One of the riskiest periods for men is the first two years after retirement. There is a higher incidence of mortality in these two years than any other period in a man’s life. As men, our identity is so intertwined in our work, we can’t let go without letting go of something so fundamental that it nearly kills us.
To approach the bank of the Jordan is scary. If we plunge beneath the waters, what will happen to us? Will we make it safely to the other side? And once we get there, what will happen to us?
For those of us who have lived in Chicago, the death of Cardinal Joseph Bernadin was a deeply moving experience. He was a man of rare grace, and exemplified all the characteristics of the beatitudes: gentleness, meekness, humility, purity, and mercy.
”For so may years I’ve tried to help people learn how to live,” Bernadin said in the summer before his death in 1996 as he announced he was dying of cancer,” “Now, perhaps I can teach them how to die.”
I want to read to you just a few excerpts from his memoir, A Gift of Peace, edited just a week before his death.
”A feeling of helplessness came over me in the doctor’s office. I now realize that when I asked my doctor for the test results, I had to let go of everything. Again, God was teaching me just how little control we really have and how important it is to trust in him.”
”One of the things I have noticed about illness is that it draws you inside yourself. When we are ill, we tend to focus on our own pain and suffering. We may feel sorry for ourselves or become depressed. But by focusing on Jesus’s message–that through suffering we empty ourselves and are filled with God’s grace and love–we can begin to think of other people and their needs; we become eager to walk with them in their trials. My decision to discuss my cancer openly and honestly has sent a message that when we are ill, we need not close in on ourselves, or remove ourselves from others. Instead, it is during these times when we need people the most.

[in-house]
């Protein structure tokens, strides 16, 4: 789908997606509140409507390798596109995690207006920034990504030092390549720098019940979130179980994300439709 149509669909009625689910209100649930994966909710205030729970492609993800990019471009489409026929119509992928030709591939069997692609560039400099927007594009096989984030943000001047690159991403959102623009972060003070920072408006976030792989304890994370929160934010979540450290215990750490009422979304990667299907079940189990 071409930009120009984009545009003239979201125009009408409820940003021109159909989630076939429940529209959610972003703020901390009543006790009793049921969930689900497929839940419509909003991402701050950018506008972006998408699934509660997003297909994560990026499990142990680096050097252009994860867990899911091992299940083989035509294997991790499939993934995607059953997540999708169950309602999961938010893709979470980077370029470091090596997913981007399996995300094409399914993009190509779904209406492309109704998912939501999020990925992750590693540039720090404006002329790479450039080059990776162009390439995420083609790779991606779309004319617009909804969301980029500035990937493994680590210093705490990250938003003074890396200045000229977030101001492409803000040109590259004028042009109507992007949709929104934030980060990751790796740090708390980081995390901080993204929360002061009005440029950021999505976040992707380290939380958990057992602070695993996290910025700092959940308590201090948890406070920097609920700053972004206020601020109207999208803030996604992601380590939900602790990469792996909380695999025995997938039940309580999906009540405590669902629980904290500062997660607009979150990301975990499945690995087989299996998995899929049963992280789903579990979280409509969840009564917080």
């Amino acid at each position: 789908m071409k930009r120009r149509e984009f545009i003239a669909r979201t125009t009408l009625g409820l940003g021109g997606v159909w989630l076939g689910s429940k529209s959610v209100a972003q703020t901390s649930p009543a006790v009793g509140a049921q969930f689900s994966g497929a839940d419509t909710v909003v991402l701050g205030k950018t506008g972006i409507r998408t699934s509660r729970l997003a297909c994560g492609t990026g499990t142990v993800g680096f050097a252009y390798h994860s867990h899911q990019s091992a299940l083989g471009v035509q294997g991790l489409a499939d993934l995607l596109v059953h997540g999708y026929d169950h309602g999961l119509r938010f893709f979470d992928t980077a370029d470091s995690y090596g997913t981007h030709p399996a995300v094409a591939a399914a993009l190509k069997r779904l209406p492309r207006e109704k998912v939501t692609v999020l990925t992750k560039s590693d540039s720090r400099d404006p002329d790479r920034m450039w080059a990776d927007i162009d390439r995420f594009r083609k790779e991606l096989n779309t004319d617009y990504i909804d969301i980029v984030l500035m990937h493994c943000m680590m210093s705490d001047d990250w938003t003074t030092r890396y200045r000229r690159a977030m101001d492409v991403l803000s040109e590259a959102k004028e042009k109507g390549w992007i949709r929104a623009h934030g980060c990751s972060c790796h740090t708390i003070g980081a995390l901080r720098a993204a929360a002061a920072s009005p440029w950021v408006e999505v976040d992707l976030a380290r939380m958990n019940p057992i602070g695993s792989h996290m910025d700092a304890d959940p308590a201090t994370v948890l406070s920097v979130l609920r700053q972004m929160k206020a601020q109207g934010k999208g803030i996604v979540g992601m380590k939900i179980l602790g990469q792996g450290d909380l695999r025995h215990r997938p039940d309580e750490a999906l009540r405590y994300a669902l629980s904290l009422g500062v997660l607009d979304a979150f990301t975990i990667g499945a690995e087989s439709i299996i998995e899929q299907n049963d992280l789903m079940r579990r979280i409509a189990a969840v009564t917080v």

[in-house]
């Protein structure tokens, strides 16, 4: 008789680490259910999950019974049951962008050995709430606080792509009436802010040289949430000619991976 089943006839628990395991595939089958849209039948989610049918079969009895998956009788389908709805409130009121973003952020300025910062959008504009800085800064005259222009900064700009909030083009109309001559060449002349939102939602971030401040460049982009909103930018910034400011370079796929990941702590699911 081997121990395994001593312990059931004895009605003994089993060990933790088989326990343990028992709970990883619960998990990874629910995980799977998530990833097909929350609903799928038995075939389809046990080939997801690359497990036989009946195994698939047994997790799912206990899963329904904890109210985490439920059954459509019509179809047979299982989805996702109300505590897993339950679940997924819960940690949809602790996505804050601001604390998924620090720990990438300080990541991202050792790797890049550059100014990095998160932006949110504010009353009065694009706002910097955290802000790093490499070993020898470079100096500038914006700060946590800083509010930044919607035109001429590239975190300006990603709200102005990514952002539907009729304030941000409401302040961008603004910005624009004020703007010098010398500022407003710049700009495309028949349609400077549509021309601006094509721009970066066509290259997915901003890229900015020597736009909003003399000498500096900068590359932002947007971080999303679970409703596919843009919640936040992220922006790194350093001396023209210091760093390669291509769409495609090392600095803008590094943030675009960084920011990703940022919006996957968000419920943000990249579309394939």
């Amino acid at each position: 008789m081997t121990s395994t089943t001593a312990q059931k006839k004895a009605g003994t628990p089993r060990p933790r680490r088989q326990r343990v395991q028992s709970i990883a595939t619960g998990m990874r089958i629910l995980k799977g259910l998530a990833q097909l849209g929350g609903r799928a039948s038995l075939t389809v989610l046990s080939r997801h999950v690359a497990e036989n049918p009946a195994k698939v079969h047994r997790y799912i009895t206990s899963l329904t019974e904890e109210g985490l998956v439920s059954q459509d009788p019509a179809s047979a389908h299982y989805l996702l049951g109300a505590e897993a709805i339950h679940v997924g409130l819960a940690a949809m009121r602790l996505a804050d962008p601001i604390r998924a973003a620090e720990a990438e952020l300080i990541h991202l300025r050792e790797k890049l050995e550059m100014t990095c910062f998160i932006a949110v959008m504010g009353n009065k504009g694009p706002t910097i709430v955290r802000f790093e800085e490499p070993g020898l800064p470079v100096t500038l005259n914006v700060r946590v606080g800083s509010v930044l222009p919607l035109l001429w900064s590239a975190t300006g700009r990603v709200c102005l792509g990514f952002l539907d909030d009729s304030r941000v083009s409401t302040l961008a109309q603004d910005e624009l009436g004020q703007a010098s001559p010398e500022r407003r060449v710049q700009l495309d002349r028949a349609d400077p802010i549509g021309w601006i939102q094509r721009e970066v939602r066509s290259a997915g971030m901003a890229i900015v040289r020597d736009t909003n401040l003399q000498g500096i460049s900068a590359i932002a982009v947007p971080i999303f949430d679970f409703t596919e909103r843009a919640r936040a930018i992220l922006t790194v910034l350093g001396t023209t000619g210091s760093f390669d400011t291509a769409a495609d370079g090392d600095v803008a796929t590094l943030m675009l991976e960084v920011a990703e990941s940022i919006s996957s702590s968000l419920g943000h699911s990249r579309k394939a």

”It is the first day of November, and fall is giving way to winter. Soon the trees will lose the vibrant colors of their leaves and snow will cover the ground. The earth will shut down, and people will race to and from their destinations bundled up for warmth. Chicago winters are harsh. It is a time of dying. But we know that spring will soon come with all its new life and wonder. It is quite clear that I will not be alive then. But I will soon experience new life in a different way. Although I do not know what to expect in the afterlife, I do know that just as God has called me to serve him to the best of my ability thoughout my life on earth, he is now calling me home.”
When we come to the banks of the Jordan, we could never muster the courage to enter the water, except for the fact that we hear those words, “As I was with Moses, so I will be with you. I will not fail you nor forsake you.”
When we come to the Jordan, we know that generations have passed across safely. When we come to the Jordan, we know that its waters have been made sacred because our Lord was baptized there. When we come to the Jordan, and plunge beneath those waters so chilly and cold, we know that we will rise to new life.